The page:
The Sunni Arab world was not brought closer to Israel because of newly discovered Arab love of Zionism and Jewish national freedom. However, unlike Ramallah, pragmatic Arab rulers have tacitly understood that the Jewish state is a permanent reality in the Middle East. Arab governments also understand that Israel is not a threat but a force of stability and an increasingly important partner in addressing the most crucial challenges facing the Arab world today.

In this regional context, Israel is viewed as a force providing crucial solutions to both threats and opportunities.

The failed “Arab Spring” was not driven by the Arab world’s concern of Gazans or Arabs under PA rule. Quite the opposite. The “Arab Spring” finally unmasked the Middle East’s worst kept secret: the conflict between Israel and PLO is a sideshow to the main conflicts plaguing the region. One is the ideological clash between the Sunni Arab world and an Iranian-led Shia Islam. The other main challenge is the lack of freedom and opportunity in the Arab world.

In this regional context, Israel is viewed as a force providing crucial solutions to both threats and opportunities. Israel is widely seen as the only regional power capable of stopping Iran’s quest to dominate the Middle East. Lack of freedom and economic opportunity has resulted in the Arab world lagging behind most of the world in human development. Thirst for freedom and opportunity initially fueled the inconclusive “Arab Spring.” Unlike their parents’ generation, young educated Arabs increasingly hold their regimes accountable for the low life quality and depressing standards of living in much of the Arab world. While Arab rulers are not embracing democracy any time soon, they realize the importance of technology and economic reforms in order to address the daunting socio-economic problems plaguing the Arab world. Unsurprisingly, cooperation with the technologically and economically advanced Jewish state is therefore given increased priority in several Arab capitals.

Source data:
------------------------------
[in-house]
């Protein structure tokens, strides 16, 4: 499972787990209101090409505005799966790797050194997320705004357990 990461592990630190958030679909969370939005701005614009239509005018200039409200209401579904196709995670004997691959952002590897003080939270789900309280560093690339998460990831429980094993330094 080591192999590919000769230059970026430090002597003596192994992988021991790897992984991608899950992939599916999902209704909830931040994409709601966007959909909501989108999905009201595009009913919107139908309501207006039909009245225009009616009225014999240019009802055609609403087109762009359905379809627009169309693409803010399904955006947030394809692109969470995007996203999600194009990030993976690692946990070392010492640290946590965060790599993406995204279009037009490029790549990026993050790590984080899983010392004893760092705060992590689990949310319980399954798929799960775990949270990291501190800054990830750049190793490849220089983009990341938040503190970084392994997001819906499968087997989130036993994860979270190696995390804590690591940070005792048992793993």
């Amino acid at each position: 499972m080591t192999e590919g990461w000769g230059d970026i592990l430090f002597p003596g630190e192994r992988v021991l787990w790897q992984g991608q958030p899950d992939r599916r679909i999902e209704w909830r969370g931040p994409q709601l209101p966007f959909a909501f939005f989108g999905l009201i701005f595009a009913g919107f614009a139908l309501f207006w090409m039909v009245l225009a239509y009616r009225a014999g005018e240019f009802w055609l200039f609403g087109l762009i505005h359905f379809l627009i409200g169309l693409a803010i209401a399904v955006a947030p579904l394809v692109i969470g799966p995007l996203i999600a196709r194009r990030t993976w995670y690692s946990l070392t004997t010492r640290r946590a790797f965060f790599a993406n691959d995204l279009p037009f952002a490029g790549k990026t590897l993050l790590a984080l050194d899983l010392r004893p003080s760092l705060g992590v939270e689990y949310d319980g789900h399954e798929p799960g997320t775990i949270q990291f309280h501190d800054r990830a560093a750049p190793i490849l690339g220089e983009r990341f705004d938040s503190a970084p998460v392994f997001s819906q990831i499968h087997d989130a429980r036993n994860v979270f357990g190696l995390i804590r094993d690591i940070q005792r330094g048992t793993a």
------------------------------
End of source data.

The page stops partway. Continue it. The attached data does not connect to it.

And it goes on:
Seven decades after Israel’s rebirth, the Arab-Israeli conflict has effectively been replaced by a non-Arab Islamist regime in Tehran threatening Arabs and Jews alike. This dramatic Middle Eastern paradigm shift has clear implications for Israel. The Jewish state is still facing threats on its borders, emanating from Iran and its terrorist proxies Hezbollah, Hamas and Islamic Jihad. Western liberal demands for unilateral Israeli concessions are disconnected from the harsh Middle Eastern reality. Unilateral Israeli concessions did not lead to peace but only to more aggression against Israel and her civilian population. Instead, it appears that Israel’s leadership embraces victory as the path to genuine peace.  It was not appeasement but the military and political defeat of Nazi Germany that finally brought peace to Western Europe in 1945. Iran’s Islamist regime is today the main engine behind the radical forces still opposing Israel’s existence. Securing long-term peace through an Israeli victory is therefore directly linked to defeating the Ayatollah regime in Tehran. 


Daniel Kryger is a writer and a political analyst and a Fellow at the Haym Salomon Center.